Comment
4
Tweet
0
Print
RSS Feeds

Ford's radical F-150 redesign is talk of auto show

Tuesday - 1/14/2014, 3:58am  ET

Ford unveils the new F-150 with a body built almost entirely out of aluminum. at the North American International Auto Show in Detroit, Monday, Jan. 13, 2014. (AP Photo/Carlos Osorio)
  • Gallery: (8 images)

DEE-ANN DURBIN
AP Auto Writers

DETROIT (AP) -- Some call it a game-changer. Some just shake their heads. Either way, Ford's new aluminum-clad F-150 is such a radical departure from past pickup trucks that it dominated talk at the opening of the Detroit auto show.

Ford Motor Co. unveiled the 2015 F-150, whose body is 97-percent aluminum, on Monday. The lighter material shaves as much as 700 pounds off the 5,000-pound truck, a revolutionary change for a vehicle known for its heft and an industry still reliant on steel. No other vehicle on the market contains this much aluminum.

"It's a landmark moment for the full-size pickup truck," said Jack Nerad, editorial director for Kelley Blue Book.

The change is Ford's response to small-business owners' desire for a more fuel-efficient and nimble truck -- and stricter government requirements on fuel economy. It sprang from a challenge by Ford's CEO to move beyond the traditional design for a full-size pickup.

"You're either moving ahead and you're improving and you're making it more valuable and more useful to the customer or you're not," Chief Executive Alan Mulally told The Associated Press in a recent interview.

But it remains to be seen if customers will accept the change.

"Trucks are put to such hard use. They take bangs and dings and a lot of hard use," Nerad said. "We'll see how the use of lightweight aluminum plays out in the field."

Ford is taking a big risk. F-Series trucks -- which include the F-150 and heavier duty models like the F-250 -- have been the best-selling vehicles in the U.S. for the last 32 years; last year, Ford sold an F-Series every 41 seconds. Ford makes an estimated $10,000 profit on every F-Series truck it sells. Michael Robinet, the managing director of IHS's automotive group, says the trucks account for about a third of the company's revenue in North America -- $80 billion in 2012.

"Anytime you make a change with that vehicle, it's got to be well thought out, because you are really playing with the crown jewels of that company," Robinet said.

But Robinet said Ford had to make a change, since its trucks were heavier than competitors', hurting their fuel efficiency. Ford, which has been selling F-Series trucks since 1948, also has a deep understanding of its customers, he said.

"They wouldn't roll the dice on this if they felt it wasn't going to work," he said.

Competitors aren't panicking, but they're on notice. Chrysler CEO Sergio Marchionne, whose company makes Ram trucks, said he'll be watching the Ford truck carefully. Still he believes cost is still a big barrier to the wider adoption of aluminum.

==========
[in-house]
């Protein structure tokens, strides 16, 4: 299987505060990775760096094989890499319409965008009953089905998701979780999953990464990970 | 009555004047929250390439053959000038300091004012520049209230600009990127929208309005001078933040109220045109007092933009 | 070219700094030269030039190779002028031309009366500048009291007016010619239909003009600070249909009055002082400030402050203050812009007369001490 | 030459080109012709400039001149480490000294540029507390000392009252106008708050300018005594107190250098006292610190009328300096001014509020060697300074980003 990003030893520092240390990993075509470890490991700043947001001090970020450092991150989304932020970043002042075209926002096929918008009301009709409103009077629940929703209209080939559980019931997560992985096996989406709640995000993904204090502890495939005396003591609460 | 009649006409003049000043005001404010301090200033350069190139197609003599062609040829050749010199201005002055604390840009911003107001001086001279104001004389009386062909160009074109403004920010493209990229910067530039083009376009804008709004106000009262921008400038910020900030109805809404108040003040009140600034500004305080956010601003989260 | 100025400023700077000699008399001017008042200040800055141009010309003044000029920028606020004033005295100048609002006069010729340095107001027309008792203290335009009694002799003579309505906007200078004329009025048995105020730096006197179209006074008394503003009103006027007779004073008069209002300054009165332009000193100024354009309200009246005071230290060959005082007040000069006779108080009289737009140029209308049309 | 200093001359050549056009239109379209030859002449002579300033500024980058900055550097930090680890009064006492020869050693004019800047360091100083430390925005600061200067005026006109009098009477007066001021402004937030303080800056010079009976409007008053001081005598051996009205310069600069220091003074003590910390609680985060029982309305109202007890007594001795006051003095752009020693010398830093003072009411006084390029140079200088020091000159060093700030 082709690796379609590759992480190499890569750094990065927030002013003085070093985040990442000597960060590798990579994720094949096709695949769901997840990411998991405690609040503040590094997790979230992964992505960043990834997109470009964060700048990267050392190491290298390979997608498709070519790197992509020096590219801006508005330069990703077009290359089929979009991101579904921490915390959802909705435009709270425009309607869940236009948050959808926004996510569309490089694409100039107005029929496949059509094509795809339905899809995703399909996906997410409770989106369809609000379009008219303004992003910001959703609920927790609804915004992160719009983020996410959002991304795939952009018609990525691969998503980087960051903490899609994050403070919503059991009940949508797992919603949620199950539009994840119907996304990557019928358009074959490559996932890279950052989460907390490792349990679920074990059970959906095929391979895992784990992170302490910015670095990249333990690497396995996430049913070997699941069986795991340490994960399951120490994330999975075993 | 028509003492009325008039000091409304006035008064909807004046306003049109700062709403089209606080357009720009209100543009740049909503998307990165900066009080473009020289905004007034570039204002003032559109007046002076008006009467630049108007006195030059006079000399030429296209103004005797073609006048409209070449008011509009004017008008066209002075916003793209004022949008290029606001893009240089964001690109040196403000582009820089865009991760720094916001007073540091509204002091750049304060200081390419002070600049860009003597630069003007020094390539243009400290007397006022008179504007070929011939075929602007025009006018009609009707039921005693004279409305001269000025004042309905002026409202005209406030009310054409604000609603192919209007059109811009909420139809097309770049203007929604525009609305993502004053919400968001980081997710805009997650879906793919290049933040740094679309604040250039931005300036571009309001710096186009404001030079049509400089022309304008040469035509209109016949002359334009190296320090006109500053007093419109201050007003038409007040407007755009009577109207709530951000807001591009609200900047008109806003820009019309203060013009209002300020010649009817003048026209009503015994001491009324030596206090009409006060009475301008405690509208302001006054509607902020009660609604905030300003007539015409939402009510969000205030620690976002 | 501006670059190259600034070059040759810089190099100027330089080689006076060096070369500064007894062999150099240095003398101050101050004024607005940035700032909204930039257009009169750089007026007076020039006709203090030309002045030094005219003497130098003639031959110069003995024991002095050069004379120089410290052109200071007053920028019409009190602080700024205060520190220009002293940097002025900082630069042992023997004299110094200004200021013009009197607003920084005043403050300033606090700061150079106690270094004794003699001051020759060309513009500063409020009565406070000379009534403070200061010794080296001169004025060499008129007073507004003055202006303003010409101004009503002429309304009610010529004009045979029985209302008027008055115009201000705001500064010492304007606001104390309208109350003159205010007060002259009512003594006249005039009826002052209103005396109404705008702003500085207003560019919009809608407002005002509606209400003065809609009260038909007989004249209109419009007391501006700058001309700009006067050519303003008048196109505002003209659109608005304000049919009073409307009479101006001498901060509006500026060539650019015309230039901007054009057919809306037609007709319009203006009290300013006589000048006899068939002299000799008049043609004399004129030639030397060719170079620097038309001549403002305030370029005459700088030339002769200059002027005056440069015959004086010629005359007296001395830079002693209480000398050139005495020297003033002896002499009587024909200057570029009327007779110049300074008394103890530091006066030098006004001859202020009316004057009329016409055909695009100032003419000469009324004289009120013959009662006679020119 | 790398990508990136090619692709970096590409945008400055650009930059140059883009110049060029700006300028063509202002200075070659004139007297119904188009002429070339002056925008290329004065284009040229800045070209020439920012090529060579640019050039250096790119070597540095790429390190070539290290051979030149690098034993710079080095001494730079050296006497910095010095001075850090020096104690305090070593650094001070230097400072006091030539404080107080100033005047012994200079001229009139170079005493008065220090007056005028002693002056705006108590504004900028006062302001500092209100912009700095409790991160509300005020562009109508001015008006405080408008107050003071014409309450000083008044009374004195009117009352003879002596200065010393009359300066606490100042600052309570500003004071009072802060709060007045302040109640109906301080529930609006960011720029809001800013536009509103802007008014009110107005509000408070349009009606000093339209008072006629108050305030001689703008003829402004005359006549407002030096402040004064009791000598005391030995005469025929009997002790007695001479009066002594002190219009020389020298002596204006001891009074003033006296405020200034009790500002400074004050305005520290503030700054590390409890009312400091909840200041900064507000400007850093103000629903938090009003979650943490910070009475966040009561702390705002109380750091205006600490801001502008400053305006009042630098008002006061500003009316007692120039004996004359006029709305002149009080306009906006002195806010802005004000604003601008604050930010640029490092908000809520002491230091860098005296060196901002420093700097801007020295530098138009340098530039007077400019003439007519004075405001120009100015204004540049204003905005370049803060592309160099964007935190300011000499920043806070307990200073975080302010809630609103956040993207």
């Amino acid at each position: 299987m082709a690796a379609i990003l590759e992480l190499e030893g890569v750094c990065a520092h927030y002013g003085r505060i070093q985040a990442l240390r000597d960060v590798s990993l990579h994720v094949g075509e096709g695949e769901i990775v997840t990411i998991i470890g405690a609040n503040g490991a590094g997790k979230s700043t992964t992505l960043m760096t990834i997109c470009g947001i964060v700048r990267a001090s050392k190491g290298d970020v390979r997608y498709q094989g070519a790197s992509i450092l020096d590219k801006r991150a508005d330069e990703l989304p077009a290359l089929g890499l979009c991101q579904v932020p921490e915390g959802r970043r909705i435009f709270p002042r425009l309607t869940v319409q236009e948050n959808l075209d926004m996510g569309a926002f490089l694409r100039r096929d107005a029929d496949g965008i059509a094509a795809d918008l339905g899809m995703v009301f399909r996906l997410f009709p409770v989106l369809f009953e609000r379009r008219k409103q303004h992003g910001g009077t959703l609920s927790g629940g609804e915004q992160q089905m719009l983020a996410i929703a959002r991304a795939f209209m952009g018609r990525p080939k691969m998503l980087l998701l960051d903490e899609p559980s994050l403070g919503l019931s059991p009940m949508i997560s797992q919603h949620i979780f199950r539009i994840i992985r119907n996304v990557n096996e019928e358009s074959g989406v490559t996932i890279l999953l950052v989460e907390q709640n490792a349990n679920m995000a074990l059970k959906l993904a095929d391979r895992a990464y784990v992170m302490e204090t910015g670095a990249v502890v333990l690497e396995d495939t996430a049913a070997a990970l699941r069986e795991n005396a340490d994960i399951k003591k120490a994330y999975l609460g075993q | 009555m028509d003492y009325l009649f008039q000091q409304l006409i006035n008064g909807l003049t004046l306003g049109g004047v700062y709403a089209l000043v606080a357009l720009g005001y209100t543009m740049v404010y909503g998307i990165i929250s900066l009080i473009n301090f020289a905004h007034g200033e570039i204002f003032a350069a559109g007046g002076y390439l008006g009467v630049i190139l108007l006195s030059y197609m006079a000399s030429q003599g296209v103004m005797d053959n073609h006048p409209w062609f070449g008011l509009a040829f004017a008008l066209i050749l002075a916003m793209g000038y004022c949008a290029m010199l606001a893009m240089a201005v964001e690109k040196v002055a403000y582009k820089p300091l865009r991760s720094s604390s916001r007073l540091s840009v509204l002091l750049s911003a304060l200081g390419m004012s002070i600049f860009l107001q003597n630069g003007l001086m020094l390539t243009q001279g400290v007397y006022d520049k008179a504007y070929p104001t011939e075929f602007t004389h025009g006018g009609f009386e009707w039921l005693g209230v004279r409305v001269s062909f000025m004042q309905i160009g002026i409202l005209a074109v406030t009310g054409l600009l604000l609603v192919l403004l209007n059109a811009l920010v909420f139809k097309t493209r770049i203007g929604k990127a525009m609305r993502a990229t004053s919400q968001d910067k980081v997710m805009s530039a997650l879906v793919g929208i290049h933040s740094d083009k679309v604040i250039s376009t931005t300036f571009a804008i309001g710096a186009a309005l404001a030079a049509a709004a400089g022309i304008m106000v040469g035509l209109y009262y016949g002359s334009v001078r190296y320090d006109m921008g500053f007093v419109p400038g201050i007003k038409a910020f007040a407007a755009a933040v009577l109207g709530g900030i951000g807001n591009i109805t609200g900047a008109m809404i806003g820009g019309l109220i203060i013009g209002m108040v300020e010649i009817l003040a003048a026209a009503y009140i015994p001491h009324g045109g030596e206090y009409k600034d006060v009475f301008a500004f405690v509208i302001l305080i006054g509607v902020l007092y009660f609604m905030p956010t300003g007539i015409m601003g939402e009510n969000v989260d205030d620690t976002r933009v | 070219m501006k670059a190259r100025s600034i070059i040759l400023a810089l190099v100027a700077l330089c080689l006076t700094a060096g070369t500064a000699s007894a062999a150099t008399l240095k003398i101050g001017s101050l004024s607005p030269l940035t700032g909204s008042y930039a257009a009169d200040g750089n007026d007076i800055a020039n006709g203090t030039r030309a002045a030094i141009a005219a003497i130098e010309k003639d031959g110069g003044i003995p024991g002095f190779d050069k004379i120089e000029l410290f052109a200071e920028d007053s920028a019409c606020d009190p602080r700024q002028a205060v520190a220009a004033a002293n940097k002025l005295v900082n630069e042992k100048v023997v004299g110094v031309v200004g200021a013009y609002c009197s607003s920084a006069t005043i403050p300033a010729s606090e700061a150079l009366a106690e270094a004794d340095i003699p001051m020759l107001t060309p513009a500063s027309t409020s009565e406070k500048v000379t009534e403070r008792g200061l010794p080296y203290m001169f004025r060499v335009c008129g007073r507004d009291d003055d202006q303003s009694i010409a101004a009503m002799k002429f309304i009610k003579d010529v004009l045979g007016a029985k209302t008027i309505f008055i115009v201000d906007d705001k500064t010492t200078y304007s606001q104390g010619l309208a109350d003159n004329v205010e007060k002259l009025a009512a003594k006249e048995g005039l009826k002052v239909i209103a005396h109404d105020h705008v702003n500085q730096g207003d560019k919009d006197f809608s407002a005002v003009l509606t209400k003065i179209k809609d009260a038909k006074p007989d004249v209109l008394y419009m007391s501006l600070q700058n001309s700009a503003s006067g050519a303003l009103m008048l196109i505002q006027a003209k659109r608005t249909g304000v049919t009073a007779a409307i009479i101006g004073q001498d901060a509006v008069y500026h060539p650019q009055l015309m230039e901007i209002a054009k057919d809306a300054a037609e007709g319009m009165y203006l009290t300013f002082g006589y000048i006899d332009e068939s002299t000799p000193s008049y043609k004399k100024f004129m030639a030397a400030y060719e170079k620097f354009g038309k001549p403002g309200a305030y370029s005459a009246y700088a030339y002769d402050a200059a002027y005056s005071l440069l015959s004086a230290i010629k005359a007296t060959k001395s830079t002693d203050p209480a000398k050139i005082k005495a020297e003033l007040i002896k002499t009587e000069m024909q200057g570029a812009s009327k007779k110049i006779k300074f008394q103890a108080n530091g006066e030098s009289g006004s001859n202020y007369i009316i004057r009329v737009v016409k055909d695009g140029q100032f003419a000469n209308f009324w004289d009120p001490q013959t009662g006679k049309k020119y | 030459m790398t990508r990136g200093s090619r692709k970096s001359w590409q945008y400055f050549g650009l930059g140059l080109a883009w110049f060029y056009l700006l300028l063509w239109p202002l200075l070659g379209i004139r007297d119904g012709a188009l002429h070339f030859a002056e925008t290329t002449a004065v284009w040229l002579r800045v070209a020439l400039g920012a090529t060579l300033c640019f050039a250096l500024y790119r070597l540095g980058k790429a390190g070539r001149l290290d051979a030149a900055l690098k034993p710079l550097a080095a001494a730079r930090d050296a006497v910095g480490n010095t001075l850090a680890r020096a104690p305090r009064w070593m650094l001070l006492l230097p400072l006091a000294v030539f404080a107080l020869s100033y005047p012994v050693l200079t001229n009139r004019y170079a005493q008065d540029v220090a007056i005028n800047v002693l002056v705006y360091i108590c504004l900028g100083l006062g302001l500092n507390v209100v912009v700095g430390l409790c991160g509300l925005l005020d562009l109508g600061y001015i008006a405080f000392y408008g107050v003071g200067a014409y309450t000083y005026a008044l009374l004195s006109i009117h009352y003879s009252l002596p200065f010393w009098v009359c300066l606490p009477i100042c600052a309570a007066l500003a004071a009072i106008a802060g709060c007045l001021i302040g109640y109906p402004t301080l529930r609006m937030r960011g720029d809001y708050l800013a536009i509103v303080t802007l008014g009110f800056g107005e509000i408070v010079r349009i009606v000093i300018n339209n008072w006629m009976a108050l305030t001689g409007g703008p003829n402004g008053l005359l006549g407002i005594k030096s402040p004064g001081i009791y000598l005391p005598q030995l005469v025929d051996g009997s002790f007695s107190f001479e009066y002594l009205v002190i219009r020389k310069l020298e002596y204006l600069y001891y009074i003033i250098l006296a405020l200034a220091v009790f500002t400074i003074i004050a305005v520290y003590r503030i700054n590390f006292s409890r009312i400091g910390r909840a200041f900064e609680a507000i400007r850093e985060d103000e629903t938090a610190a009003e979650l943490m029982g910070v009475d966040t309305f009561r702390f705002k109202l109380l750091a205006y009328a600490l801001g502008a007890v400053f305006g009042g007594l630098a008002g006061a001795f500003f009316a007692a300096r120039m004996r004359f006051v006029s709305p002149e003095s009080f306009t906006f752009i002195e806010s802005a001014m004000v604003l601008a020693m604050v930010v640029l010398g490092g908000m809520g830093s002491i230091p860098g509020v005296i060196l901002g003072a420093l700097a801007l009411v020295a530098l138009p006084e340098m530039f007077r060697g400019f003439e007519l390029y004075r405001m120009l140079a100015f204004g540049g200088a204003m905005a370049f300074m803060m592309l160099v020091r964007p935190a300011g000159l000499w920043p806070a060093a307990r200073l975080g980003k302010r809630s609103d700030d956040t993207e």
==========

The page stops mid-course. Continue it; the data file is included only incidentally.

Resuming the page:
"We've looked at it, but right now I can't make the weight to cost benefit analysis to work. But it may be my fault," he said.

The 2015 F-150 goes on sale late this year. As for cost, Ford wouldn't reveal prices, but its truck marketing chief Doug Scott says the F-Series will stay within its current price range even though aluminum costs more than steel. F-Series trucks now range from a starting price of $24,445 for a base model to $50,405 for a top-of-the-line Limited.

Pete Reyes, the F-150's chief engineer, said Ford expects to make up the premium by reducing its recycling costs, since there will be less metal to recycle, and by slimming down the engine and other components, since they won't have to move so much weight.

Aluminum is widely used on sporty, low-volume cars now, like the Tesla Model S electric sedan and the Land Rover Evoque. U.S. Postal Service trucks are also made of aluminum.

Up to now, Ford limited the aluminum on its trucks to the hoods and used steel for the rest. Robinet says the new truck has 20 times more aluminum on it than most cars now, at more than 660 pounds.

The move is bad news for steel makers because it signals a broader move to lighter materials, said Jeff Schuster, senior vice president of auto sales forecasting for LMC Automotive, an industry consulting firm. Aluminum, carbon fiber and even plastics will change the conventional thinking that cars and trucks have to get smaller in order to meet government fuel economy standards that require the fleet to get 54.5 miles per gallon by 2025, Schuster said.

"I think the industry is fighting back," he said. Ford won't say what the new truck's fuel economy will be, but it will likely beat Chrysler's Ram, the current leader at 25 mpg on the highway.

   1 2  -  Next page  >>